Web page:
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Guatemala raids first coca field as drug traffickers expand

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GUATEMALACITY (Reuters) – Guatemalan anti-narcotics police have seized the first coca field and cocaine lab in the country’s history, officials said on Sunday, adding to a string of discoveries showing traffickers have expanded production into Central America.

The 1-hectare (2.5-acre) field was found Saturday in the mountainous city of Coban, north of the country’s capital, the National Police said in a statement, adding the find was unprecedented.

The value of the seizure was still being calculated, said Pablo Castillo, a police spokesman.

Central America has long served as a transit point for cocaine headed to the United States from South America, where most of the coca plant used to make the drug is grown.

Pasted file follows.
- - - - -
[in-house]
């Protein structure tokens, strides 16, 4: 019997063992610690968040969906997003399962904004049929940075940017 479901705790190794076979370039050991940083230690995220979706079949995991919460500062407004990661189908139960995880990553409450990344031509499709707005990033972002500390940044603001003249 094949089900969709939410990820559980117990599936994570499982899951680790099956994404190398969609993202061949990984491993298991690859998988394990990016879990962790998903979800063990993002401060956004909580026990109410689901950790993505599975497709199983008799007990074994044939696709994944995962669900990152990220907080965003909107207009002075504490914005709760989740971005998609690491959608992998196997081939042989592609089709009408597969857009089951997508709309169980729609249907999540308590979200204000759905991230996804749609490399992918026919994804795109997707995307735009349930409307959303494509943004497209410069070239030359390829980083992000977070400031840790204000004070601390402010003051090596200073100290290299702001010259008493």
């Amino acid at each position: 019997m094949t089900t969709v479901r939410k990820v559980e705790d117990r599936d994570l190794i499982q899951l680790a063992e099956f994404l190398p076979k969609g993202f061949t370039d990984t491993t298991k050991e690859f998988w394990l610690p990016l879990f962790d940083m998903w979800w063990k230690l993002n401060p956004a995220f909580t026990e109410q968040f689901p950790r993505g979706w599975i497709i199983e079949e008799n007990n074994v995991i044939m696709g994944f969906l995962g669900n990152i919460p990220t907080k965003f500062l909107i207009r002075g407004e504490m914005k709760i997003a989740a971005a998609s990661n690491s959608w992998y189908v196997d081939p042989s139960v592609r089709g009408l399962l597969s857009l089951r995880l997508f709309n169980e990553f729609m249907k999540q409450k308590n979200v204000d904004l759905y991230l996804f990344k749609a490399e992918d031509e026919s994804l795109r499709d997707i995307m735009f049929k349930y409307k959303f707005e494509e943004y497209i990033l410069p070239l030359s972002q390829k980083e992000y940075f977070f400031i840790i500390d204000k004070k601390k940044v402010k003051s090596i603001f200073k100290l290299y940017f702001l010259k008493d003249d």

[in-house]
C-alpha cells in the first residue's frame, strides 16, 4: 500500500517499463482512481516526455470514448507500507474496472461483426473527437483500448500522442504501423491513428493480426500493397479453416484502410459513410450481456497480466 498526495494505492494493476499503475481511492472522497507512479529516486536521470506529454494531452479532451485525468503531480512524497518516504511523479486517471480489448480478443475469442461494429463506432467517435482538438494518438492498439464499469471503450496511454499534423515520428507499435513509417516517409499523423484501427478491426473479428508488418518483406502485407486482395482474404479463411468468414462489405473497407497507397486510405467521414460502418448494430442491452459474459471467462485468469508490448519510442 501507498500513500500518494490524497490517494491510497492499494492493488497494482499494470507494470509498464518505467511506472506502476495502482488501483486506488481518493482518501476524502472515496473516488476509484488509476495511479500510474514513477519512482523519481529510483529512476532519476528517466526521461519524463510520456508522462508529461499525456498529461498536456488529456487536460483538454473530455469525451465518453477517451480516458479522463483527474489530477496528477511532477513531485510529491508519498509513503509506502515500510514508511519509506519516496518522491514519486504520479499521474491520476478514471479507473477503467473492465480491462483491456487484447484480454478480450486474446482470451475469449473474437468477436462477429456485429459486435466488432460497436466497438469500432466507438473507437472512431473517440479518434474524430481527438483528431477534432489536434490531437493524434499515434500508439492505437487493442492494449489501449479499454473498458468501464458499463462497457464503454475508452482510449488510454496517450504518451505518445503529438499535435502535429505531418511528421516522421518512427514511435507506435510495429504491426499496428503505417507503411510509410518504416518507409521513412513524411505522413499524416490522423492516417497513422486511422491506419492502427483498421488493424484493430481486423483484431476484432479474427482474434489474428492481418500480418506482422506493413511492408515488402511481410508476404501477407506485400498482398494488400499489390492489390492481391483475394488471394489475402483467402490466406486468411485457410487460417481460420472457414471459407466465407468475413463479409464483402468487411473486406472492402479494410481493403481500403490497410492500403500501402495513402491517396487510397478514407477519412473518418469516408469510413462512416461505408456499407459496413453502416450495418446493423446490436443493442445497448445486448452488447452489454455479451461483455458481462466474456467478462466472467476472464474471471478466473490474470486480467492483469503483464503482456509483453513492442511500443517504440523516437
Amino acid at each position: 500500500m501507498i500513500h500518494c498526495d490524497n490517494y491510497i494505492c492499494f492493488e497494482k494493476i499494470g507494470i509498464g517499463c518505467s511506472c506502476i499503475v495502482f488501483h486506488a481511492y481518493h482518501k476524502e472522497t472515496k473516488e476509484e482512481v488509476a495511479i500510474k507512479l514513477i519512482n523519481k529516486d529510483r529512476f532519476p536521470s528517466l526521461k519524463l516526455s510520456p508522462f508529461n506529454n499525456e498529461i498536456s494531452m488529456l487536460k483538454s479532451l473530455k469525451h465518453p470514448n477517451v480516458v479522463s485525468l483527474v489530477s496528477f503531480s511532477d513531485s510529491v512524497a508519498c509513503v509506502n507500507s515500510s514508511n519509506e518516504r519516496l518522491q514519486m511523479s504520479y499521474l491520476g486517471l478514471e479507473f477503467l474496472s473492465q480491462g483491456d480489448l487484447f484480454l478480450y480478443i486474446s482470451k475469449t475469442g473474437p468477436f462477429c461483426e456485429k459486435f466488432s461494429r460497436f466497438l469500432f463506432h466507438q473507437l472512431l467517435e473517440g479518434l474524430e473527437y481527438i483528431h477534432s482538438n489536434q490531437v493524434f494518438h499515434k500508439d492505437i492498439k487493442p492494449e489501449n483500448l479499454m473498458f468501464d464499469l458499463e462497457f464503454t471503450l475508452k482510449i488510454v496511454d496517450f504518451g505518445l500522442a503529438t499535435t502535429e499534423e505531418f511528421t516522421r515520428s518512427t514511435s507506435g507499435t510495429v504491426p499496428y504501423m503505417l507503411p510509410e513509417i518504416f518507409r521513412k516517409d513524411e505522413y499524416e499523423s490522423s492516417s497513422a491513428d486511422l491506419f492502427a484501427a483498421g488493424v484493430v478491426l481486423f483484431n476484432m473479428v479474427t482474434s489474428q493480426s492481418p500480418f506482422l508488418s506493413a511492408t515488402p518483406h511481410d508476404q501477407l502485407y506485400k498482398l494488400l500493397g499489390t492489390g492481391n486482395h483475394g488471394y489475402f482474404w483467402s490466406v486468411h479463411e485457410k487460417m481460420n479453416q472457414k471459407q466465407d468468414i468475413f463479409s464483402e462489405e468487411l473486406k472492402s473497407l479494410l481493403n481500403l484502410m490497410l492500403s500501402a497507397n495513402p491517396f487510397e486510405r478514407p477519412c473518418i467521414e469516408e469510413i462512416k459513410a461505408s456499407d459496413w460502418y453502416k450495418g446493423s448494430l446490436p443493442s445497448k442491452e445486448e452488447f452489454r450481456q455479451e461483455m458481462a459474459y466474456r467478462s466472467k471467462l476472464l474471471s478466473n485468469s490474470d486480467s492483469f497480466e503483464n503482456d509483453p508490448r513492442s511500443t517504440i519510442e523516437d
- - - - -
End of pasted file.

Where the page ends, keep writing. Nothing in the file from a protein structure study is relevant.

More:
But drug traffickers have innovated with coca varieties in Central America’s climate in a bid to cut costs of illegal shipments to the United States, with fields discovered in Honduras and Mexico in recent years.

In March, the United Nations (UN) warned about the increase in the cultivation of coca leaves and assured that “hundreds of hectares of forest have been lost in Guatemala, Honduras and Nicaragua due to the trafficking of cocaine.”

(Reporting by Sofia Menchu; Editing by Lisa Shumaker)

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